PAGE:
The Minnesota Lynx are really about to sneak into the playoffs.
Everything went right on Wednesday night — that is, if you like chaos and/or you're a Liberty or Lynx fan. Both clubs won (vs. Wings and Mercury, respectively) to draw four teams into a tie for seventh place. All four teams have two games apiece remaining.
The tiebreaker for four teams is the combined head-to-head record against the other teams in the tie. That places the Lynx ahead at 8-2 with two wins against Atlanta, two against New York and four against Phoenix. The Dream (4-4), Liberty (3-5) and Mercury (3-7) fall behind.
Here are each team's games remaining (all involved play Friday and Sunday) and how they've fared against those teams. Clinching scenarios and probabilities via Her Hoop Stats and Five Thirty Eight.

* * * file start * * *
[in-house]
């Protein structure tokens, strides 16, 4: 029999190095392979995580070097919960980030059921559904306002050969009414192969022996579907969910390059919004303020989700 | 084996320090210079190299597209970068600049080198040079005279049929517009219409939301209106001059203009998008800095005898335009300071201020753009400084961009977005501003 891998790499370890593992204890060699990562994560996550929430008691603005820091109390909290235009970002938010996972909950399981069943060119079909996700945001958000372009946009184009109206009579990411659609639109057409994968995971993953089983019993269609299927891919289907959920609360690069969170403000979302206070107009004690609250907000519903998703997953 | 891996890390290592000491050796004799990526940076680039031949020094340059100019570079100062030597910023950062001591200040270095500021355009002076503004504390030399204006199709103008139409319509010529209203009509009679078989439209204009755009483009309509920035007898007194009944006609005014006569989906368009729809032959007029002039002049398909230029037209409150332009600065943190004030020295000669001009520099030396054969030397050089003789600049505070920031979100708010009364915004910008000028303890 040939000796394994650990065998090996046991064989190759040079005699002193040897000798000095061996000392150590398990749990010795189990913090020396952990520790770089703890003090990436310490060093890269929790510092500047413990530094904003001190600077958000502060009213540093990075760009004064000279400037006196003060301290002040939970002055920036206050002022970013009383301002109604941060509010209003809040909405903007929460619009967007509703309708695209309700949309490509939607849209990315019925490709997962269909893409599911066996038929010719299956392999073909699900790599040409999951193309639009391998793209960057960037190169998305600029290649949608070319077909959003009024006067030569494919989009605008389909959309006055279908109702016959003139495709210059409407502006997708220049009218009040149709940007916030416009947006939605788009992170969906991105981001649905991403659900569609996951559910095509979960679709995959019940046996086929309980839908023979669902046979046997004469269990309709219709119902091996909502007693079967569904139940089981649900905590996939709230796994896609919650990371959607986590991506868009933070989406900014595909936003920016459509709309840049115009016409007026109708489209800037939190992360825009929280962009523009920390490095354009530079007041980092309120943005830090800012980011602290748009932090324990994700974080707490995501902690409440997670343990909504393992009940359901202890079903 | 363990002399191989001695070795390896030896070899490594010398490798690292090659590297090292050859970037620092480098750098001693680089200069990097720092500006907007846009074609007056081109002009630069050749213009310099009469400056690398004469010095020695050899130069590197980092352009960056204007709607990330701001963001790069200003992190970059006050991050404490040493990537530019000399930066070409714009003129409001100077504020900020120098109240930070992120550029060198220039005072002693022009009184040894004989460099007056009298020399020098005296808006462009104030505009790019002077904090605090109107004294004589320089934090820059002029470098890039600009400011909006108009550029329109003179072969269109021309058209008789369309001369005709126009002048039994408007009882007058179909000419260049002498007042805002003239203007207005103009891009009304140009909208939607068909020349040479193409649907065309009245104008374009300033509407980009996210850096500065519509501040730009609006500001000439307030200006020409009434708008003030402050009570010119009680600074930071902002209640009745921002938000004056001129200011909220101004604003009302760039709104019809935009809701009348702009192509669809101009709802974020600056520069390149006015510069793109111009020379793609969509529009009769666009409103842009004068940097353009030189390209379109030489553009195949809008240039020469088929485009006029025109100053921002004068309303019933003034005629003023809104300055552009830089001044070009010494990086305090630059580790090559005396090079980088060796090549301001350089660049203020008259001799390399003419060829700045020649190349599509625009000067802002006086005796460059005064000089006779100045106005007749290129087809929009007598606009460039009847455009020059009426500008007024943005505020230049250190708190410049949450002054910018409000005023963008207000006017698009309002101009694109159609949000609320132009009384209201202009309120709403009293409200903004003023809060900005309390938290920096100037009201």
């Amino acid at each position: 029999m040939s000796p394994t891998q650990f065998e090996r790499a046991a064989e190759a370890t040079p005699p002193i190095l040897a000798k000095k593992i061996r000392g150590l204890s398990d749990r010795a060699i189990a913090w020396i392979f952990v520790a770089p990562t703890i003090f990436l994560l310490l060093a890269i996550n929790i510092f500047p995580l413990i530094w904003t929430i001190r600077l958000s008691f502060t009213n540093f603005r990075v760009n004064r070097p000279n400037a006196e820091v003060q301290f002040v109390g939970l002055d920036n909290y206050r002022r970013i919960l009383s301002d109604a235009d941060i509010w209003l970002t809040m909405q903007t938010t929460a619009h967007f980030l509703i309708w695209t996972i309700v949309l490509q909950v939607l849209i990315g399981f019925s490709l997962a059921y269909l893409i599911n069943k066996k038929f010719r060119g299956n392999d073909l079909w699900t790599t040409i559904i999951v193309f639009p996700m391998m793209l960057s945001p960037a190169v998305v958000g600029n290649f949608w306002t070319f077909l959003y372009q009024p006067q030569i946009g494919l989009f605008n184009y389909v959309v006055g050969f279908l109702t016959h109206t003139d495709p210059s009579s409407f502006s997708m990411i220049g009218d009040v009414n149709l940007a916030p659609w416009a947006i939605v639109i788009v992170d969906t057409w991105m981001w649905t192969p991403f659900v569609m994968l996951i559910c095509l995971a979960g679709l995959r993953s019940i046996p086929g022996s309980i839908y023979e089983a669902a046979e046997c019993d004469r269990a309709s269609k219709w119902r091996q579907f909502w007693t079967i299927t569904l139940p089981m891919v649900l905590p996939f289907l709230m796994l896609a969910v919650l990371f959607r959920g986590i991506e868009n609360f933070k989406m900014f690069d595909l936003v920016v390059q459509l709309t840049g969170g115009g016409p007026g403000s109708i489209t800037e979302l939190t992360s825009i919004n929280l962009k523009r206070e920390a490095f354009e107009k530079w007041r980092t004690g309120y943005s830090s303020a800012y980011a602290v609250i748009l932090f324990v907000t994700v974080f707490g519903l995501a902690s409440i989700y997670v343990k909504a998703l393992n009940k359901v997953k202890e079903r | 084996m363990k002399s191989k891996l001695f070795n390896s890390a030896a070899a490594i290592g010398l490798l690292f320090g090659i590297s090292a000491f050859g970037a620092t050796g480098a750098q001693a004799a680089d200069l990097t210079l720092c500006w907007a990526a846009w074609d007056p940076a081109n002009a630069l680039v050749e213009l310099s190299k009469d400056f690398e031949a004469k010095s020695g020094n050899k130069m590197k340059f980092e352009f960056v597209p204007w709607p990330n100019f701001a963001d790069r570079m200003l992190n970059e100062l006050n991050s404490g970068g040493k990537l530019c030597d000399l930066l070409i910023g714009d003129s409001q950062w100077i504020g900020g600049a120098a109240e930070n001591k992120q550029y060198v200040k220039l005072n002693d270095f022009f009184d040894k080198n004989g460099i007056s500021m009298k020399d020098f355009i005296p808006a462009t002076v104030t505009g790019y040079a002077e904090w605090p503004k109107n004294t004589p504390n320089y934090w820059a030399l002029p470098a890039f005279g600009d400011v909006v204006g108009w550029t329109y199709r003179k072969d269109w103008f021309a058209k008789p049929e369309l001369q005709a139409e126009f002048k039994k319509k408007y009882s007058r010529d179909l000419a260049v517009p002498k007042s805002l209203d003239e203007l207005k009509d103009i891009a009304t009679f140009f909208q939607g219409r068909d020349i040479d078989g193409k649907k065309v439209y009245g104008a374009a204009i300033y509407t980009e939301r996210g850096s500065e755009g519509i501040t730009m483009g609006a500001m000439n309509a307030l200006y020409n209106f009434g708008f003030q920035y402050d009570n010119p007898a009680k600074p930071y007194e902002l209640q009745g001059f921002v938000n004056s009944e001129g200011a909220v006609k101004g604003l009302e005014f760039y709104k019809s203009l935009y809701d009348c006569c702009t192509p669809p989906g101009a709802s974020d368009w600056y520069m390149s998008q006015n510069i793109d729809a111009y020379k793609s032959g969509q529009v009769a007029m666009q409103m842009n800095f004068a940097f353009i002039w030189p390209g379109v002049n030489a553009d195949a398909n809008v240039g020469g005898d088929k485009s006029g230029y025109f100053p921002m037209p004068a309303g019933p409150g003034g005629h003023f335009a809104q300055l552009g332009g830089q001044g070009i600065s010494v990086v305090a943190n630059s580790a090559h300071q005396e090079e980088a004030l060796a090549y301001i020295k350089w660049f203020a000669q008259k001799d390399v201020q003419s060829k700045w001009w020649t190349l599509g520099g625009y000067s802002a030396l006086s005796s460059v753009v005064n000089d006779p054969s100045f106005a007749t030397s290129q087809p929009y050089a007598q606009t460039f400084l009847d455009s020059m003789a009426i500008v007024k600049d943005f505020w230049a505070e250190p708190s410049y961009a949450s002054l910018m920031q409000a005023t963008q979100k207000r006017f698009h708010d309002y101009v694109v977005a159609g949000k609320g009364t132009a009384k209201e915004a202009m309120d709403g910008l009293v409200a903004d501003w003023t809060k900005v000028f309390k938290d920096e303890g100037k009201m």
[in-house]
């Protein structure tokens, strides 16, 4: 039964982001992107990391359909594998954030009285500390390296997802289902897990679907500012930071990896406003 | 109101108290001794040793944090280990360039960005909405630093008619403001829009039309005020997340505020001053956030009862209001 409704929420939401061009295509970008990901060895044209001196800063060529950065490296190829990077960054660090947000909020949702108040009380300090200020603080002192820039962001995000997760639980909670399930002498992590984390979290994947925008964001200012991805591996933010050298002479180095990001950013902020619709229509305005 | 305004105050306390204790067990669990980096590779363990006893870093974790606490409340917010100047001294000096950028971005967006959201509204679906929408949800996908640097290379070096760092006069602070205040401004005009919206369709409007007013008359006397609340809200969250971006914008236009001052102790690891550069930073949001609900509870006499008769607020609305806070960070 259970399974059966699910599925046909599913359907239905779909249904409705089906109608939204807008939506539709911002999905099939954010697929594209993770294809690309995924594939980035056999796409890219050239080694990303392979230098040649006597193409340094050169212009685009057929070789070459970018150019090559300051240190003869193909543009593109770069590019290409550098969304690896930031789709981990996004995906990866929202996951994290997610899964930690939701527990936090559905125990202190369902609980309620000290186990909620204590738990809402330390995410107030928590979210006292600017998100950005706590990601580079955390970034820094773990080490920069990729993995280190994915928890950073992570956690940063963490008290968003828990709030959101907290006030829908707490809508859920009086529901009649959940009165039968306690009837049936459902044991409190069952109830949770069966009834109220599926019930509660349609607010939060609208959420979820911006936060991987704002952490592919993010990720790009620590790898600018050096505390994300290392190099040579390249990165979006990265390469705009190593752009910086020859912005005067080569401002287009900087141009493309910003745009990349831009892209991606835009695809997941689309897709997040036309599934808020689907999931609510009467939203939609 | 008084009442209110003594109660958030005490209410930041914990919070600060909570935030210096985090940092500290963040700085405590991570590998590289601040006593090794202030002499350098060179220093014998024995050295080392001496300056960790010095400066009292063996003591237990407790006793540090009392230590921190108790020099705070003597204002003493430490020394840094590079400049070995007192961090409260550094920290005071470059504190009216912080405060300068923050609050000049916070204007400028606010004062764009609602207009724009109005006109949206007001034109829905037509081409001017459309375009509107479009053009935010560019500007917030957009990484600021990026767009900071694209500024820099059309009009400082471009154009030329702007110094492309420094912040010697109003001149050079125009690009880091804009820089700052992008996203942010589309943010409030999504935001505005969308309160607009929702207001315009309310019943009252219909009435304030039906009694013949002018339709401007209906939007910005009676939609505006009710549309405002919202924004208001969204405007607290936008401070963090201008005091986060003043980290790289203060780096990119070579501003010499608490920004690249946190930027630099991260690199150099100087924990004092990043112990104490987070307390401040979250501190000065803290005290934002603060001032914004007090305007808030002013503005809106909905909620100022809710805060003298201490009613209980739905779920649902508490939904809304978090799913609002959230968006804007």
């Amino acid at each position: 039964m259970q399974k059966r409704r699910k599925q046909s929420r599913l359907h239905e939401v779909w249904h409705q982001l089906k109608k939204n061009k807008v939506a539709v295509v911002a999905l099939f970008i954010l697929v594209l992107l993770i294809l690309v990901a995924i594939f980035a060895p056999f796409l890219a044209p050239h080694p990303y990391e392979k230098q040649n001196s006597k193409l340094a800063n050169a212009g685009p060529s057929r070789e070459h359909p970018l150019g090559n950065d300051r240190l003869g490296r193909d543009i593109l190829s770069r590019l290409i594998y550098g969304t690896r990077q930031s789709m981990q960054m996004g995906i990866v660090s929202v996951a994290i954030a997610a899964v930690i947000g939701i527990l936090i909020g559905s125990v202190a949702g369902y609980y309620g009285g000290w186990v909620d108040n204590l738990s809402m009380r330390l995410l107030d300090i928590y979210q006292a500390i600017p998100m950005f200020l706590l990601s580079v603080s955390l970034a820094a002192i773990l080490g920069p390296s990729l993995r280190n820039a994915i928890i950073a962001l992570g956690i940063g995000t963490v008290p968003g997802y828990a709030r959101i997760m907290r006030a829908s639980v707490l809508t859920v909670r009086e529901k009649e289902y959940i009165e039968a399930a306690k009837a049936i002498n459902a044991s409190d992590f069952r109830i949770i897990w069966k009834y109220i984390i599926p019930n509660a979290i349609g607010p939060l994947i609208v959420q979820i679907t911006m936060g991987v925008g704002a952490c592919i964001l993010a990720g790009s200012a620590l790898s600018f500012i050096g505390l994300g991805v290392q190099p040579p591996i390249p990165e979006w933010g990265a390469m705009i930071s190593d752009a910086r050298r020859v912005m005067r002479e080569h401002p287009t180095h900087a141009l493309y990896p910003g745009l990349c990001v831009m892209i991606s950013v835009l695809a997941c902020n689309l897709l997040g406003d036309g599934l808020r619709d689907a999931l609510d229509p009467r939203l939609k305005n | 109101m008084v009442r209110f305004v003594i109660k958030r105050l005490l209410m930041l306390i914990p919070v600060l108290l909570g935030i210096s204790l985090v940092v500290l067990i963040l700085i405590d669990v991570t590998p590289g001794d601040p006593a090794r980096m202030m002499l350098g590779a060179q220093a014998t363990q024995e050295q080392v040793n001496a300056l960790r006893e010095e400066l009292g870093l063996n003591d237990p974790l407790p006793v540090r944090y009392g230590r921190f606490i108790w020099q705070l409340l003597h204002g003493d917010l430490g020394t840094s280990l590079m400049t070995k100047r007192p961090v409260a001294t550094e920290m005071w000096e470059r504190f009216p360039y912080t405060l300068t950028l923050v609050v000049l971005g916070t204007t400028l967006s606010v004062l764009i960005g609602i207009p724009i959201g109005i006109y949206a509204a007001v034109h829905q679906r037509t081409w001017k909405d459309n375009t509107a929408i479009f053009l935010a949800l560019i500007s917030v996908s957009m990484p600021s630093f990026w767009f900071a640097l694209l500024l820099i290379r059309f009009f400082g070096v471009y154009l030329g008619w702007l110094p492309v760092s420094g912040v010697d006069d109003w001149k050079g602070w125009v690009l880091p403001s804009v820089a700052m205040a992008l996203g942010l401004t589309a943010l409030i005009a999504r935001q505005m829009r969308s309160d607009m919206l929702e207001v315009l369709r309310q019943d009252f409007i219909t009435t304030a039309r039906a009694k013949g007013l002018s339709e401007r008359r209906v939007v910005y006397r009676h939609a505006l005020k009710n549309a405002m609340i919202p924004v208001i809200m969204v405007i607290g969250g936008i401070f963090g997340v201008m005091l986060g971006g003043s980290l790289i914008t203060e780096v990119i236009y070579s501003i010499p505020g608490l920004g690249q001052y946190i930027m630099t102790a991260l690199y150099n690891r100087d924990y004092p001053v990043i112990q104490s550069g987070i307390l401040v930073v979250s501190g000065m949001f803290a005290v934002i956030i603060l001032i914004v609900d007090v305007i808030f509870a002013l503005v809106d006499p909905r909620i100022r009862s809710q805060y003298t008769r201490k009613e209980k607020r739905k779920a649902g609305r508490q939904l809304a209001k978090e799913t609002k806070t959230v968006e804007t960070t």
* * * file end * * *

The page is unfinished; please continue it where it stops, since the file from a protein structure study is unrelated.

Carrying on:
— Dano Mataya (@drmataya) August 11, 2022
Minnesota Lynx: vs. Storm, at Sun
The Lynx won four of their last five and have Collier back in the lineup. Though she said she's not where she wants to be 11 weeks after giving birth to her first child, having her available is better than not. But they have the toughest closing schedule with two contests against top-4 teams.
The Storm have won all three games so far and are still playing for home-court advantage in that 4-5 seed battle with the Washington Mystics. The stars aren't taking time off on Friday.
Minnesota has also lost all three to Connecticut, which could also still be playing for seeding come the first game of the day on Sunday.
Tiebreakers (if necessary): Dream (2-1), Liberty (2-1), Mercury (4-0)
Atlanta Dream: vs. Liberty, at Liberty
The teams split their mini series in late June with each winning on the road. The Dream outscored the Liberty, 13-2, in overtime for their win at Barclays.
Atlanta has been streaky since July when they lost three, won two and lost four more. They opened August with wins against the Fever (+10) and Sparks (+2), but dropped needed games against the Lynx (-10) and Aces (-7).
Tiebreakers: Lynx (1-2), Liberty (1-1), Mercury (2-1)
New York Liberty: at Dream, vs. Dream